Angel \”Java\” Lopez on Blog

September 8, 2010

Writing an Interpreter in .NET (Part 4)

Filed under: .NET, Programming Languages, Test-Driven Development — ajlopez @ 9:47 am

In this post and example, I add a lexer, to process a text with the source code of our program. The lexer splits the code in “words”, the tokens of out input.

The new solution:

The code can be downloaded from InterpreterStep04.zip. I refactored the previous version: now, Interpreter class library project has three new folders: Commands, Expressions, Compiler.

The new code is:

The TokenType is an enumeration:

    public enum TokenType
    {
        Name,
        String,
        Integer,
        Operator,
        Separator
    }

Token represents one “word” in our language:

    public class Token
    {
        public TokenType TokenType { get; private set;  }
        public object Value { get; private set;  }
        public Token(TokenType type, object value)
        {
            this.TokenType = type;
            this.Value = value;
        }
    }

Value holds the detected word: its integer value if it is an integer, the word if it is a name.

Lexer is in charge of detecting the next token from a text reader or a string:

       public Lexer(TextReader reader)
        {
            this.reader = reader;
        }
        public Lexer(string text)
            : this(new StringReader(text))
        {
        }
        public Token NextToken()
        {
            int ch;
            for (ch = this.NextChar(); ch != -1 && char.IsWhiteSpace((char)ch); ch = this.NextChar())
                ;
            if (ch == -1)
                return null;
//...
        }

Lexer was written in “baby-steps”, following the evolution of tests (I’m using TDD in this series). Tests like:

        [TestMethod]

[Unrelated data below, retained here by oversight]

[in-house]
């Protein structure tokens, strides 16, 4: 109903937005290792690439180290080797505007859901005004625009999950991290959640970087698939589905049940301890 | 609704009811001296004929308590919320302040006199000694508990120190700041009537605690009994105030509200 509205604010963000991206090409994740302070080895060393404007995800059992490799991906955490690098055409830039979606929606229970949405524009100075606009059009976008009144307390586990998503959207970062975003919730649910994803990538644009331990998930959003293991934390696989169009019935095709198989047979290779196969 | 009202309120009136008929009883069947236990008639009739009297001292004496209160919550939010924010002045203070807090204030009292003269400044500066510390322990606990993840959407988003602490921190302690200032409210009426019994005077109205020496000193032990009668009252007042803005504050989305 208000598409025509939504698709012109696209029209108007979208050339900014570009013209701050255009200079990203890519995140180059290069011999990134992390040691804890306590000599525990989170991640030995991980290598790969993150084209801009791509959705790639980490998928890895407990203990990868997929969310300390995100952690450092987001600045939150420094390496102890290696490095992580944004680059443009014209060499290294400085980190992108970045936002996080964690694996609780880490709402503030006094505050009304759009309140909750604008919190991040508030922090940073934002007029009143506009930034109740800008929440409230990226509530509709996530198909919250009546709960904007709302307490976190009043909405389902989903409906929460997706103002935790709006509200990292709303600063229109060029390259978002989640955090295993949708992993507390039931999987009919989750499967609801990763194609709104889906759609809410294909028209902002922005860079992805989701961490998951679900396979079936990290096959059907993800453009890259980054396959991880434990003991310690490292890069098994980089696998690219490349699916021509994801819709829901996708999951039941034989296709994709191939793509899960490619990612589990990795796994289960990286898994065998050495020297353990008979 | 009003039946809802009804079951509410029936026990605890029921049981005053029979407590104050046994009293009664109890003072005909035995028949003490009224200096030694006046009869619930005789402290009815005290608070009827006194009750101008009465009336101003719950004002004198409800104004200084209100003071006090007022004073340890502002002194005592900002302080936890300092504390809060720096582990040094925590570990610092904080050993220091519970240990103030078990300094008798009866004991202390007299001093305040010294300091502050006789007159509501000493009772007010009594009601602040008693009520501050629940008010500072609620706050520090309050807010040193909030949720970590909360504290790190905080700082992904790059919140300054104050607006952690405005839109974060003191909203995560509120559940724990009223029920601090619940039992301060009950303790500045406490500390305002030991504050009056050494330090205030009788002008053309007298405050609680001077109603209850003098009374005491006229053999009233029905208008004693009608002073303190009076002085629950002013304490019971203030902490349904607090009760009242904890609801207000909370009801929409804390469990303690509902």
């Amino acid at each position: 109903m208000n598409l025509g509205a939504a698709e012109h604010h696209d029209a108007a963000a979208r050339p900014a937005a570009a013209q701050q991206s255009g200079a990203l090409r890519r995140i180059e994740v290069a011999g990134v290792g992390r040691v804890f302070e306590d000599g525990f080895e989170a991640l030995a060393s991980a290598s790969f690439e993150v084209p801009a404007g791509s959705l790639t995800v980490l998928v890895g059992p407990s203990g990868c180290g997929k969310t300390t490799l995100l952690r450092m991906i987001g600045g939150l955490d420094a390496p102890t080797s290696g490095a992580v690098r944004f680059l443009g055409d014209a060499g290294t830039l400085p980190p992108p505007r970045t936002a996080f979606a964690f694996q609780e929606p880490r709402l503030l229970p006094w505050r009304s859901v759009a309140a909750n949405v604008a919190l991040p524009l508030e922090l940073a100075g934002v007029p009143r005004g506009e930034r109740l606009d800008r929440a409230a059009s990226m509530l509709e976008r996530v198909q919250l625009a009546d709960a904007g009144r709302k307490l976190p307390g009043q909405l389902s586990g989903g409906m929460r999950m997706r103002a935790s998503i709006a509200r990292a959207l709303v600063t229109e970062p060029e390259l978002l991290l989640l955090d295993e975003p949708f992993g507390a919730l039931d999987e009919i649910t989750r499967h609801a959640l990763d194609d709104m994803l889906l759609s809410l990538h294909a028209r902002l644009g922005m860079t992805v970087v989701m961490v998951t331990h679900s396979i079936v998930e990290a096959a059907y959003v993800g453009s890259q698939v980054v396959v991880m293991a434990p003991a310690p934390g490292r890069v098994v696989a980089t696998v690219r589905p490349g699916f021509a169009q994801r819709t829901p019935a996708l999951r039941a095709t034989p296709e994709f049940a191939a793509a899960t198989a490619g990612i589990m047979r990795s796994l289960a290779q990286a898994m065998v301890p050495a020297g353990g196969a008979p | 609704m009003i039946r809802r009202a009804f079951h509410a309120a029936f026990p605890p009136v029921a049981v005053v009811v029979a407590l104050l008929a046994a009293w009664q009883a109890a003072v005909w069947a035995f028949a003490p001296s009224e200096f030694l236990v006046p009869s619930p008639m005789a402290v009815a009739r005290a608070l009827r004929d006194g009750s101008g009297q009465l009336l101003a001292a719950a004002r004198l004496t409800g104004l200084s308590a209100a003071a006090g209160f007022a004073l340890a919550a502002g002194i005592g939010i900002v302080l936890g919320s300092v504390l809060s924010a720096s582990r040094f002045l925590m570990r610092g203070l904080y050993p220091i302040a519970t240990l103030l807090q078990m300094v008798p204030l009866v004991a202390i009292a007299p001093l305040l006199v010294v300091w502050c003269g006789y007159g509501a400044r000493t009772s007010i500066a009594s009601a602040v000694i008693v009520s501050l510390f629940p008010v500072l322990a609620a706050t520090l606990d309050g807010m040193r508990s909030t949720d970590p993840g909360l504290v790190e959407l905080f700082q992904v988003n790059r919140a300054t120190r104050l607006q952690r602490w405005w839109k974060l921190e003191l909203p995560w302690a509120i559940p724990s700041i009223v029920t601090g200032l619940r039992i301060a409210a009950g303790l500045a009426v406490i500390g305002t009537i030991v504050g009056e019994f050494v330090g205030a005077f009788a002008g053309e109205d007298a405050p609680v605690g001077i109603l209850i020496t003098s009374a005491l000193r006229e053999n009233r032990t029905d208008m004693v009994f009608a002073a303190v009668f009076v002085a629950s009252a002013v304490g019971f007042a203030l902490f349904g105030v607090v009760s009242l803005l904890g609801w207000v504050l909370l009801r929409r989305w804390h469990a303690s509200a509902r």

public void ProcessNameWithWhitespaces()
        {
            Lexer lexer = new Lexer("  one  ");
            Token token = lexer.NextToken();
            Assert.IsNotNull(token);
            Assert.AreEqual(TokenType.Name, token.TokenType);
            Assert.AreEqual("one", token.Value);
            Assert.IsNull(lexer.NextToken());
        }
        [TestMethod]
        public void ProcessTwoNames()
        {
            Lexer lexer = new Lexer("one two");
            Token token = lexer.NextToken();
            Assert.IsNotNull(token);
            Assert.AreEqual(TokenType.Name, token.TokenType);
            Assert.AreEqual("one", token.Value);
            token = lexer.NextToken();
            Assert.IsNotNull(token);
            Assert.AreEqual(TokenType.Name, token.TokenType);
            Assert.AreEqual("two", token.Value);
            Assert.IsNull(lexer.NextToken());
        }
        [TestMethod]
        public void ProcessNameAndSeparator()
        {
            Lexer lexer = new Lexer("one;");
            Token token = lexer.NextToken();
            Assert.IsNotNull(token);
            Assert.AreEqual(TokenType.Name, token.TokenType);
            Assert.AreEqual("one", token.Value);
            token = lexer.NextToken();
            Assert.IsNotNull(token);
            Assert.AreEqual(TokenType.Separator, token.TokenType);
            Assert.AreEqual(";", token.Value);
            Assert.IsNull(lexer.NextToken());
        }

The current version of lexer only recognize names, some separators like “;”, and operators like “=”. It don’t process delimited strings, real numbers or other separators and operators. My idea is to add more capabilities when write the test.

All tests in green:

Good code coverage:

Next steps: write an expression parser, then add command parsing, new commands like if and for, function definition. I could add compile to native .NET code, using Reflection.Emit or CodeDom.

Keep tuned!

Angel “Java” Lopez

http://www.ajlopez.com

http://twitter.com/ajlopez

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